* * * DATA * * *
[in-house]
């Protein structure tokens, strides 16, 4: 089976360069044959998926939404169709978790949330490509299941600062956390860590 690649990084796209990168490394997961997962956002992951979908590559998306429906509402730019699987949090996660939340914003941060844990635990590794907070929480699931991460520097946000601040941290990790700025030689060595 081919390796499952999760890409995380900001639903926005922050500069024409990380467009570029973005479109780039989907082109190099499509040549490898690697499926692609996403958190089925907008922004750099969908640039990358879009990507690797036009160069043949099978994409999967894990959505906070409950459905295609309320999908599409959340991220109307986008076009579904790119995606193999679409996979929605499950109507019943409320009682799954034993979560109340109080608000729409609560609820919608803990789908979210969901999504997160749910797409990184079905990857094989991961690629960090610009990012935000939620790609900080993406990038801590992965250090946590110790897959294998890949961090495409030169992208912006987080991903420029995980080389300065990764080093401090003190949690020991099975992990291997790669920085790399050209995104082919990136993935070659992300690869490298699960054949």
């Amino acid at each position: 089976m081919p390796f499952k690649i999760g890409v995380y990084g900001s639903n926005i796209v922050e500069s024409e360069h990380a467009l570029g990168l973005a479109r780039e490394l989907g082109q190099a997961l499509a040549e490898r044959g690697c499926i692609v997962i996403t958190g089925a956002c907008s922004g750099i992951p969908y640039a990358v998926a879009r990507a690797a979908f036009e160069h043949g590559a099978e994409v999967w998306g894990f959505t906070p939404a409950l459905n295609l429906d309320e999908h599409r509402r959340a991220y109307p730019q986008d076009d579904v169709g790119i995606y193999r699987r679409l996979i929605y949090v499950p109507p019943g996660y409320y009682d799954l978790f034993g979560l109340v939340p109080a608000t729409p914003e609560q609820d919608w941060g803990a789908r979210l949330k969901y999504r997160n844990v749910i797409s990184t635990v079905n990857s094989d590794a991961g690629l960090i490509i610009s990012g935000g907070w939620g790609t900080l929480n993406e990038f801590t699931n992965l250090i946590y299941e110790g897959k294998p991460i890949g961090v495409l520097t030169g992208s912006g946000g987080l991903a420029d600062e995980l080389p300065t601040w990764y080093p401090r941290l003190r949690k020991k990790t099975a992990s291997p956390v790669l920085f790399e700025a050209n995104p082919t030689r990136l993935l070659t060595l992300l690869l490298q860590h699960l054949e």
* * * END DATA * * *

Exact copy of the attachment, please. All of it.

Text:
[in-house]
């Protein structure tokens, strides 16, 4: 089976360069044959998926939404169709978790949330490509299941600062956390860590 690649990084796209990168490394997961997962956002992951979908590559998306429906509402730019699987949090996660939340914003941060844990635990590794907070929480699931991460520097946000601040941290990790700025030689060595 081919390796499952999760890409995380900001639903926005922050500069024409990380467009570029973005479109780039989907082109190099499509040549490898690697499926692609996403958190089925907008922004750099969908640039990358879009990507690797036009160069043949099978994409999967894990959505906070409950459905295609309320999908599409959340991220109307986008076009579904790119995606193999679409996979929605499950109507019943409320009682799954034993979560109340109080608000729409609560609820919608803990789908979210969901999504997160749910797409990184079905990857094989991961690629960090610009990012935000939620790609900080993406990038801590992965250090946590110790897959294998890949961090495409030169992208912006987080991903420029995980080389300065990764080093401090003190949690020991099975992990291997790669920085790399050209995104082919990136993935070659992300690869490298699960054949």
């Amino acid at each position: 089976m081919p390796f499952k690649i999760g890409v995380y990084g900001s639903n926005i796209v922050e500069s024409e360069h990380a467009l570029g990168l973005a479109r780039e490394l989907g082109q190099a997961l499509a040549e490898r044959g690697c499926i692609v997962i996403t958190g089925a956002c907008s922004g750099i992951p969908y640039a990358v998926a879009r990507a690797a979908f036009e160069h043949g590559a099978e994409v999967w998306g894990f959505t906070p939404a409950l459905n295609l429906d309320e999908h599409r509402r959340a991220y109307p730019q986008d076009d579904v169709g790119i995606y193999r699987r679409l996979i929605y949090v499950p109507p019943g996660y409320y009682d799954l978790f034993g979560l109340v939340p109080a608000t729409p914003e609560q609820d919608w941060g803990a789908r979210l949330k969901y999504r997160n844990v749910i797409s990184t635990v079905n990857s094989d590794a991961g690629l960090i490509i610009s990012g935000g907070w939620g790609t900080l929480n993406e990038f801590t699931n992965l250090i946590y299941e110790g897959k294998p991460i890949g961090v495409l520097t030169g992208s912006g946000g987080l991903a420029d600062e995980l080389p300065t601040w990764y080093p401090r941290l003190r949690k020991k990790t099975a992990s291997p956390v790669l920085f790399e700025a050209n995104p082919t030689r990136l993935l070659t060595l992300l690869l490298q860590h699960l054949e």